• Jerome Kinderman posted at 4:24 am on Tue, Feb 19, 2013.

    Jerome R Kinderman Posts: 2367

    "Maybe," "Perhaps," "Perhaps," "Maybe," ad nauseum.

    I sure would like to know who wrote this "editorial." The editorial should have been edited by a different editor to polish it up just a tad. "Herky-jerky" is my best assessment of the piece.

     
  • Patrick W Maple posted at 10:13 pm on Mon, Feb 18, 2013.

    Pat Maple Posts: 1805

    Mr Jacobs: I believe you make an astounding statement...paraphrasing: if the media would print the story not the hype then more people would read less bs and get more smarts! Profound!! Have you seen any long lines of people waiting to take THAT class? No?
    Seriously...your point is an astute observation. "Just report the news...truthfully".

     
  • Doug Chaney posted at 9:50 pm on Sun, Feb 17, 2013.

    advocate Posts: 502

    Mr. Jacobs, the Lodi News Sentinel is a prime example of wannabe journalists ruled by a demanding family that suppresses any issues, negative stories, or criminal articles concerning the good ol' boys and the wealthy who dominate the little, livable, lovable town of Lodi.

     
  • Doug Chaney posted at 9:47 pm on Sun, Feb 17, 2013.

    advocate Posts: 502

    Mr. Maple, you are correct. These young journalists, as well as many of the old seasoned ones, author their own fairy tale versions of the real events using words directed to scare the citizenry, not to inform them of the real time, real life happenings.

     
  • Robert Jacobs posted at 6:57 am on Sun, Feb 17, 2013.

    Robert Jacobs Posts: 298

    This article states in part: "Sadly, journalism on most high school campuses these days is dwindling."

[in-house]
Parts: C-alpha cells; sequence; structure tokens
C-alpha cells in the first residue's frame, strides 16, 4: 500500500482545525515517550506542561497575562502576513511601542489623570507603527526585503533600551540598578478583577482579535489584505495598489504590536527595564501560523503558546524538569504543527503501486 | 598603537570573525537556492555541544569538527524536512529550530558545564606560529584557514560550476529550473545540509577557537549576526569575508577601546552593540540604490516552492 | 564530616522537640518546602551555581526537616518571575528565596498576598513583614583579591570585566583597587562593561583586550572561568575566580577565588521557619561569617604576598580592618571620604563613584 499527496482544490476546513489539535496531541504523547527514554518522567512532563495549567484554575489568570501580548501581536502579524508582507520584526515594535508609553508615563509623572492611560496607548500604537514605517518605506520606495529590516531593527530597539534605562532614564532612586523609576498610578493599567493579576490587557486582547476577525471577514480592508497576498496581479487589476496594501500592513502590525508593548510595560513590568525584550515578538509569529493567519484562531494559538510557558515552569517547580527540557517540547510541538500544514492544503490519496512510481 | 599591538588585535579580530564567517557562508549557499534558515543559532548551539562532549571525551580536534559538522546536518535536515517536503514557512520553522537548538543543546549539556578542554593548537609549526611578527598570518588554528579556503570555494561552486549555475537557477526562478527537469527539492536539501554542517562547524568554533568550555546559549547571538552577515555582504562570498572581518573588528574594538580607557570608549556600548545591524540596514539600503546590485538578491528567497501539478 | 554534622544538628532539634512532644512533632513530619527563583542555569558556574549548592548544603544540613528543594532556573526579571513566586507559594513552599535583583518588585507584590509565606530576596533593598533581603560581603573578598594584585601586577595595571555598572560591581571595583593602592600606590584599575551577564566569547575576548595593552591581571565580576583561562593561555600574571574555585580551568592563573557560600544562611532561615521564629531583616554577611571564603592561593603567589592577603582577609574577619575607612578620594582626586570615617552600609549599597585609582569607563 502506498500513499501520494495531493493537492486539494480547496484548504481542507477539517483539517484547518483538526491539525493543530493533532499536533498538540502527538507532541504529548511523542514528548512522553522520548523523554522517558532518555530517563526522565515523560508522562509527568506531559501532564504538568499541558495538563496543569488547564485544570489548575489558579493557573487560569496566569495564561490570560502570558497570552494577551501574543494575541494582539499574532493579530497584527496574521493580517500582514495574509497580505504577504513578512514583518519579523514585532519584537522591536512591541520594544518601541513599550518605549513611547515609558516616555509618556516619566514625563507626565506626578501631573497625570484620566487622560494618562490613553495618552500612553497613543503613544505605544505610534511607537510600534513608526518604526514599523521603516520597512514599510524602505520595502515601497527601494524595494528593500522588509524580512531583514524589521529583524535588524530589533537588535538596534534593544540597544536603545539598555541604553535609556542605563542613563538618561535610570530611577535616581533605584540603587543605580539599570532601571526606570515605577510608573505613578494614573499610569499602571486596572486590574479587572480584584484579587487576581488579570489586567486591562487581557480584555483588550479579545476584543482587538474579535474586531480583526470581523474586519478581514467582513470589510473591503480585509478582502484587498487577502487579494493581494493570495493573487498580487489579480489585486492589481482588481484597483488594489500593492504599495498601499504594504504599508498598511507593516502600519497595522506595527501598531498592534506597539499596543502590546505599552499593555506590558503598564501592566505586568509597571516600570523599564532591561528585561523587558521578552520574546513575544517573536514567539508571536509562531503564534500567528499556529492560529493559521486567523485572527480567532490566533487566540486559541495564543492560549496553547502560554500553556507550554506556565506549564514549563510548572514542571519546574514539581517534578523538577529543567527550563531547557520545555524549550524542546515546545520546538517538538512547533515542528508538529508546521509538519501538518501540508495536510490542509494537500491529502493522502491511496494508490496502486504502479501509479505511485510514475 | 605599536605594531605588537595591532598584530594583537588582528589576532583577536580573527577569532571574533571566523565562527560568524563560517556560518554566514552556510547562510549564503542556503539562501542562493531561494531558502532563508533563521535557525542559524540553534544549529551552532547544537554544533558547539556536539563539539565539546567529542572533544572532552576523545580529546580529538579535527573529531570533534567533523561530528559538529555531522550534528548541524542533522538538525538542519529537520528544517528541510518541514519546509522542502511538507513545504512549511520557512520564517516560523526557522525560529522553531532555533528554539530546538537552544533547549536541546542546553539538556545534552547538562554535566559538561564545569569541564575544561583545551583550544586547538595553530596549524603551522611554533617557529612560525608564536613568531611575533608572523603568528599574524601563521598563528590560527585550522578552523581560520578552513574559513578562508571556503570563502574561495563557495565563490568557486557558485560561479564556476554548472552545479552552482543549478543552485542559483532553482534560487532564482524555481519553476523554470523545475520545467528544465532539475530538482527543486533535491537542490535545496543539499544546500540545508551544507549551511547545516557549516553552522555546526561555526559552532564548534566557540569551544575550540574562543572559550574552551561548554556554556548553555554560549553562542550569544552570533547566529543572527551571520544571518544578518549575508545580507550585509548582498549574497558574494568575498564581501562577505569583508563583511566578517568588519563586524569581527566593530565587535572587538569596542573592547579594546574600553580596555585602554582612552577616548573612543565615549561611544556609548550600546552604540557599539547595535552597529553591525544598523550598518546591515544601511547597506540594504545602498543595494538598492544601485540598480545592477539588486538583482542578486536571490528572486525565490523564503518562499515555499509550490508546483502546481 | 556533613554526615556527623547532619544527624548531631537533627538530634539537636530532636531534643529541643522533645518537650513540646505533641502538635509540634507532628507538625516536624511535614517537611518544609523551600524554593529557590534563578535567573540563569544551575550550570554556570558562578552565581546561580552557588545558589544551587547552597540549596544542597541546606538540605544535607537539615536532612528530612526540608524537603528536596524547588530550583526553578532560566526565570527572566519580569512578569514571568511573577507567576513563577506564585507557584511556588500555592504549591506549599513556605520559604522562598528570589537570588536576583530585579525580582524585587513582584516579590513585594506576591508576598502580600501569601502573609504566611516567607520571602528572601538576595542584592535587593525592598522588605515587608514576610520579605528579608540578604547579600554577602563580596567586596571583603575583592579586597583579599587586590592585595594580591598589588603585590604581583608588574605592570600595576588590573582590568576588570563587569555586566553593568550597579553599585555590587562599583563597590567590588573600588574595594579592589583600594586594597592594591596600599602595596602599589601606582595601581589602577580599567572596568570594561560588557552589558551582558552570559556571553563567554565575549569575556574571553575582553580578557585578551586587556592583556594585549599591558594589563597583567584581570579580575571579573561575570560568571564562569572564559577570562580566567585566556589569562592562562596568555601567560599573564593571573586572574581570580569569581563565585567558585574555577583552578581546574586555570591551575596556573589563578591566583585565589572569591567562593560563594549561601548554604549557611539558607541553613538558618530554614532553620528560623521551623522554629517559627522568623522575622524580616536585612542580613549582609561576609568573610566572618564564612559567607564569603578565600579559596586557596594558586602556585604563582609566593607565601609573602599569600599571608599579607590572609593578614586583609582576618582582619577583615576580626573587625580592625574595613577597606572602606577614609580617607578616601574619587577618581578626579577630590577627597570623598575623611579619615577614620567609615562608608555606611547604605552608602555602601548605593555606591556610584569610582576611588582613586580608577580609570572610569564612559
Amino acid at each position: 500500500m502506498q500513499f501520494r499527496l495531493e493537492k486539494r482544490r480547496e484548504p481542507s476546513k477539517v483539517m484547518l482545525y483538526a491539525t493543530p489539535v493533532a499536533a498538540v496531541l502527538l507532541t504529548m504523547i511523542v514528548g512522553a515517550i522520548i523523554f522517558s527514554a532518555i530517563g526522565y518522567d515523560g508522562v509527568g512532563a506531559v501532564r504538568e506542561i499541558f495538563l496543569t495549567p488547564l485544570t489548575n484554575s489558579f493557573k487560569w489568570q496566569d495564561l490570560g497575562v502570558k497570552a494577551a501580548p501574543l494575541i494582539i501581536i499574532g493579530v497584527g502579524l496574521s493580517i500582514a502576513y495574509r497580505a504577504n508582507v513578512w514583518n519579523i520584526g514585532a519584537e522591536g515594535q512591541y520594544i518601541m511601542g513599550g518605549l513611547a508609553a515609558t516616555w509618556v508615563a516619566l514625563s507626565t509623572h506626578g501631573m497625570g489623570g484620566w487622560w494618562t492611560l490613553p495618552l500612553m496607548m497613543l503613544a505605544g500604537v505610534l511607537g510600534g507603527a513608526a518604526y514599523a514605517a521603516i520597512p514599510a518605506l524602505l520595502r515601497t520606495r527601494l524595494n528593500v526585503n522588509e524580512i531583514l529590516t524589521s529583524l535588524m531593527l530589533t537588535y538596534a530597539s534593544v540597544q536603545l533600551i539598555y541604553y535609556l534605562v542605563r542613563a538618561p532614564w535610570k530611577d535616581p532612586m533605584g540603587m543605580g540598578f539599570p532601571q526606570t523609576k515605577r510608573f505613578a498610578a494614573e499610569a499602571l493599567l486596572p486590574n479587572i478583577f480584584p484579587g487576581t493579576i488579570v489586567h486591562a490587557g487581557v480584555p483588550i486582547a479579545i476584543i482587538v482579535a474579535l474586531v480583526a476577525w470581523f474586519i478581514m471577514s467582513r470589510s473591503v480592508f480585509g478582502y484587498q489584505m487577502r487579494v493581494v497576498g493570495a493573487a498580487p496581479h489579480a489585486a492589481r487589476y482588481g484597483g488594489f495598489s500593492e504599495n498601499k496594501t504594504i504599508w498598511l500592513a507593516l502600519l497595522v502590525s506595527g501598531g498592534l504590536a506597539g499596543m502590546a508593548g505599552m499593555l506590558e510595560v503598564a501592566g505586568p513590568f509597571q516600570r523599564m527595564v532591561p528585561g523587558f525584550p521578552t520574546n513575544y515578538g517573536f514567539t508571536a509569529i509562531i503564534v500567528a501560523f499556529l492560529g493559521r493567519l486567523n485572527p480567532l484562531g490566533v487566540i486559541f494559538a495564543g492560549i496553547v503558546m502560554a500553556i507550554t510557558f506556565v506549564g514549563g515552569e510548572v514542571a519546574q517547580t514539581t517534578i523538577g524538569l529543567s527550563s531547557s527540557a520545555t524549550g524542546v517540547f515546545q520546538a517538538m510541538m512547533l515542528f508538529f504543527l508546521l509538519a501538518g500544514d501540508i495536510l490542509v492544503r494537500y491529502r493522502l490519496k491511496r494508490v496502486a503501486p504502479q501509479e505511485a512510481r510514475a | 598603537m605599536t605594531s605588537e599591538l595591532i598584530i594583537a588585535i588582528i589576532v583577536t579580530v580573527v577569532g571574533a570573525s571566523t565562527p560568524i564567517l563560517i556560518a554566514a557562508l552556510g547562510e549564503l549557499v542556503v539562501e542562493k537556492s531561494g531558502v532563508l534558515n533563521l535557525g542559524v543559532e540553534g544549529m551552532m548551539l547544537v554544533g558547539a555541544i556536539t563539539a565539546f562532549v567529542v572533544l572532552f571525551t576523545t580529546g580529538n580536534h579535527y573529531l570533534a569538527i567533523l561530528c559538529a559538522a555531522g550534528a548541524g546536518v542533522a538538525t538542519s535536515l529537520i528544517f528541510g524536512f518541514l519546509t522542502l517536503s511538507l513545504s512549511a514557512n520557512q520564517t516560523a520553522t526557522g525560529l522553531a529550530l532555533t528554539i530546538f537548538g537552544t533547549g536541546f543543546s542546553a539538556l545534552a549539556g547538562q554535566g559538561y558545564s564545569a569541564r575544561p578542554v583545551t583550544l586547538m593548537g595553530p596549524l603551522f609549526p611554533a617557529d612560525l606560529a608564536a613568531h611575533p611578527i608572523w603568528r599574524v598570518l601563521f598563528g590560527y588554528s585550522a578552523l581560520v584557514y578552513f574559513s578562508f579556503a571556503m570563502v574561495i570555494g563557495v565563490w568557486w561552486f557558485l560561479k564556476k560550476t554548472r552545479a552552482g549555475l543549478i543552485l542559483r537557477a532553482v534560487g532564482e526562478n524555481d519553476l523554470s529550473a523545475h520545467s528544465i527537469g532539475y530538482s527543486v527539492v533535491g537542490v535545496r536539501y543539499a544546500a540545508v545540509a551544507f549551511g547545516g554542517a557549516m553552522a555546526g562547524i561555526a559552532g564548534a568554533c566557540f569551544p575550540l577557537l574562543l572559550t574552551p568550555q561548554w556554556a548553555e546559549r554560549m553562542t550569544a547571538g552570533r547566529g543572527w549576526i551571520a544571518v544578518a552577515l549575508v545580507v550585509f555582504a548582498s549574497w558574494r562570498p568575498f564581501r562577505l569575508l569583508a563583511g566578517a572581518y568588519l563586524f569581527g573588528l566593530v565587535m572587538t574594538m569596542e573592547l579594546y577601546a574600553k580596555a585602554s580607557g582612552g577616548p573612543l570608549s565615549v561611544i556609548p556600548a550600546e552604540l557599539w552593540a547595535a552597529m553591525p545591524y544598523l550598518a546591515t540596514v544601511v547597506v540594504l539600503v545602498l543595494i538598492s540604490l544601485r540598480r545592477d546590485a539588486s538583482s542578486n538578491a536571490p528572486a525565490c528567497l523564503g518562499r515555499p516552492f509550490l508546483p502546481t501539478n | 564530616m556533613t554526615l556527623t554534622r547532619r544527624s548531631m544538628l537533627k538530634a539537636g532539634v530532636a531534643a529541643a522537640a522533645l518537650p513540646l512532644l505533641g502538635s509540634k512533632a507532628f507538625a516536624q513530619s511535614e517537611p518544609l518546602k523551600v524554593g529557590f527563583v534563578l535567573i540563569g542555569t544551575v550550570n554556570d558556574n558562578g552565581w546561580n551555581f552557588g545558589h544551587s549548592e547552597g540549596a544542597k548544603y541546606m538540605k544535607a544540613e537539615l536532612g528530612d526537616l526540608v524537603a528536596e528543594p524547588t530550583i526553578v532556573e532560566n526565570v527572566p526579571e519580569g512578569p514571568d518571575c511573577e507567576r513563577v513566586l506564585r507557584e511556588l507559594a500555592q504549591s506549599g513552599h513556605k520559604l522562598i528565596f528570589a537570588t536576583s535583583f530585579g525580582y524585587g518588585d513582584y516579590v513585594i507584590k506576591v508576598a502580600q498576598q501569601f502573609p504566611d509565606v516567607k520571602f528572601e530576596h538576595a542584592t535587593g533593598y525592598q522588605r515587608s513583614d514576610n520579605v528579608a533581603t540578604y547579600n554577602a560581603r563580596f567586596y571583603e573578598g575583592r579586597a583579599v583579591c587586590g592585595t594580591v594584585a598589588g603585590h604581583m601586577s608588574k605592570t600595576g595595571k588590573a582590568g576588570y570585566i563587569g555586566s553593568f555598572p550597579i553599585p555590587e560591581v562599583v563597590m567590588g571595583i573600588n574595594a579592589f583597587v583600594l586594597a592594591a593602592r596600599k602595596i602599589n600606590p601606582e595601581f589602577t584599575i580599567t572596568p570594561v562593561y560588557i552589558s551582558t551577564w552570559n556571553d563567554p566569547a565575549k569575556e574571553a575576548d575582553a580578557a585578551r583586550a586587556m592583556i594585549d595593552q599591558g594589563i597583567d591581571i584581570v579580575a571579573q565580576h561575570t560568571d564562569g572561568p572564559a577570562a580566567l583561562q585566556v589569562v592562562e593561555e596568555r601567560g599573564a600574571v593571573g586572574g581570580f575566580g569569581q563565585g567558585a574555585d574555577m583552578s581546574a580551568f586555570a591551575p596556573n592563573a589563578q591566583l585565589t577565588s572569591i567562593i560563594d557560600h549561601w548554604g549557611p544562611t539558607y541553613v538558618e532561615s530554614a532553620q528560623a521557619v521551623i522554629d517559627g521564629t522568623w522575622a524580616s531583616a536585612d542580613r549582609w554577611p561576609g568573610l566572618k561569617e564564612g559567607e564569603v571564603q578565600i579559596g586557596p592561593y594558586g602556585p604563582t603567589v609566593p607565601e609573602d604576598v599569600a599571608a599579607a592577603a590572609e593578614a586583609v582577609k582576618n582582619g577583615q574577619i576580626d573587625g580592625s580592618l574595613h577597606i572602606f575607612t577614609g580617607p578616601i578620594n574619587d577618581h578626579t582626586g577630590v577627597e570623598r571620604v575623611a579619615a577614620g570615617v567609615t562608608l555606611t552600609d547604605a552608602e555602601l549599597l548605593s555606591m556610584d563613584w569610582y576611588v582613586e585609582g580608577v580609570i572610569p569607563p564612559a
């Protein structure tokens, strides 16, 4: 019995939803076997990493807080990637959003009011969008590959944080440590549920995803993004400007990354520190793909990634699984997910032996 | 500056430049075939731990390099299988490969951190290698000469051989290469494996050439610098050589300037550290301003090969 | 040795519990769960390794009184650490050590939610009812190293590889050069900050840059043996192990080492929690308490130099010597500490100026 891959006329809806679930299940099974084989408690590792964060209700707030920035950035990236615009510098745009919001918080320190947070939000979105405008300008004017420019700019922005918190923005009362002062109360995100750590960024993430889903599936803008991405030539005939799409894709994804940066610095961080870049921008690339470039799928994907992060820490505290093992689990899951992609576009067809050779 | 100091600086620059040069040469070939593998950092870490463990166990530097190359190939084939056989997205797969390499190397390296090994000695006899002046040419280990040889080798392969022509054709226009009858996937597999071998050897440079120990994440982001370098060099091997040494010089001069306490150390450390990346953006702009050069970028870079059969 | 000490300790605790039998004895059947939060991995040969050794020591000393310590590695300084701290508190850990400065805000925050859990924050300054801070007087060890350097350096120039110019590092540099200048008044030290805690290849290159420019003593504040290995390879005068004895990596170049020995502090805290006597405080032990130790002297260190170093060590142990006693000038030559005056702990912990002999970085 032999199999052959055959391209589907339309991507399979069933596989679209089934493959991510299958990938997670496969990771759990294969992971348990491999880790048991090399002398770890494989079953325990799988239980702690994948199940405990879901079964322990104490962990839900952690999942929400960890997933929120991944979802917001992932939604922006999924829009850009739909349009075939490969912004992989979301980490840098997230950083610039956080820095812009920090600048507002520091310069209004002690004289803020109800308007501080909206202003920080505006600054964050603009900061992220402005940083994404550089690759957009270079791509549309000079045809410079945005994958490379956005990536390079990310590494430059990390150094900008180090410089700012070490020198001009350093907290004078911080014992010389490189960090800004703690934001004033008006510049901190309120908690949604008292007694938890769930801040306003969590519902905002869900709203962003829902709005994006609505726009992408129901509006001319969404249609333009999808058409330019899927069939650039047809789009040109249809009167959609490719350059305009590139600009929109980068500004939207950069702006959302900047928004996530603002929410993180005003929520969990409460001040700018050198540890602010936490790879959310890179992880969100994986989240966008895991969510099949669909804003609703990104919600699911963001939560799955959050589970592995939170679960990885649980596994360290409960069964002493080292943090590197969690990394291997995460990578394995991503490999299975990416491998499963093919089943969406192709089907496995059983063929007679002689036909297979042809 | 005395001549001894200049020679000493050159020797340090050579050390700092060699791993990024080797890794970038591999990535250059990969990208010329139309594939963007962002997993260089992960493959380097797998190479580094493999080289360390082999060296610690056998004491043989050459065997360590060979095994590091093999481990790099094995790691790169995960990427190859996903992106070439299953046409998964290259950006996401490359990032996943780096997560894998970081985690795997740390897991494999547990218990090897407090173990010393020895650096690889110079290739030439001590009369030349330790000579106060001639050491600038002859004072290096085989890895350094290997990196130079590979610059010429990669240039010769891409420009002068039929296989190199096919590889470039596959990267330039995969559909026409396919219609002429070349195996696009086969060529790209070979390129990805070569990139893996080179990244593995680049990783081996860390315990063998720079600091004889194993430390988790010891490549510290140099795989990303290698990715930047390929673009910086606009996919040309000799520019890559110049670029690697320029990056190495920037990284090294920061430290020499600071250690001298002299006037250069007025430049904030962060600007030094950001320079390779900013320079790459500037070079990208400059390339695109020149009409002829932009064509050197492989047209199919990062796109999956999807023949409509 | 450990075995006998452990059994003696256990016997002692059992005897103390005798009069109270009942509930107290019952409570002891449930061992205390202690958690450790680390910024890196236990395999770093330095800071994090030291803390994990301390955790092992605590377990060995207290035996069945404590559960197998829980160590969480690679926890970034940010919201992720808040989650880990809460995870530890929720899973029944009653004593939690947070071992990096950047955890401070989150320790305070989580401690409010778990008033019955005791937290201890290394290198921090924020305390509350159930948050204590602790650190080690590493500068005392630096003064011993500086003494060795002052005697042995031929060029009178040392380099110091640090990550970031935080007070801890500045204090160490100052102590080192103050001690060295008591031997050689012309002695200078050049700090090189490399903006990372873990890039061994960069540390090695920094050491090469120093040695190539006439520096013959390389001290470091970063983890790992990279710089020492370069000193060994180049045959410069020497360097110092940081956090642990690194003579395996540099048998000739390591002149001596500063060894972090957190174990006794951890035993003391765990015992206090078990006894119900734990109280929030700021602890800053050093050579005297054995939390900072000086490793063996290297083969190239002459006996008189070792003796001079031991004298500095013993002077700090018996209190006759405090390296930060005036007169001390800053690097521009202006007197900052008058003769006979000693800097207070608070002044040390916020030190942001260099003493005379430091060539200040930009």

First, there isn't very many people who can claim they are journalists. All of the lame stream media have reporters at best but are mostly gossip columnists! Most of the time they don't have much to say, and repeat a story over and over and over again. Just tune to CNN or anyone of the big news networks.

    There are some pretty good places you can get most of the truth (without that stations or newspapers spin) but much too often you have to read quite a lot to filter through the garbage to get to the meat of the story.

    The lame stream media (and others) give special treatment to law enforcement and to those who can benefit them. And they do this because they cannot do their jobs very effectively without law enforcement cooperation. Which is crap because if they (media) would just show some integrity across the board pretty soon the police would figure out they better just cooperate.

    If any news station or network, newspaper would just report the news truthfully and as honestly as they could they would have more people tuning in or reading than they knew what to do with!

    But of course that will never happen....

     
  • Patrick W Maple posted at 6:42 am on Sun, Feb 17, 2013.

    Pat Maple Posts: 1805

    The teachable moment was lost in the classroom. Journalism is an inqusition into a moment in time that seeks to answer the who, what, where, why and how of the event. Too many "journalists" today inject opinions, comments, biases, beliefs or slants and even some lies into their stories to a point that they become tangents...both the story and the writer. Opinionists and journalops not reporters. Telling me what you want me to think or believe or hear is not reporting the news...it is an offer of prostitution. If you want news write it. If you have an opinion go to Facebook or the Huff Post one should at least earn their way to opionship like Steve has. Pulling a story is wrong...pulling an opinion is not...unless an opinion was used to make the decision. A story either is or it isn't.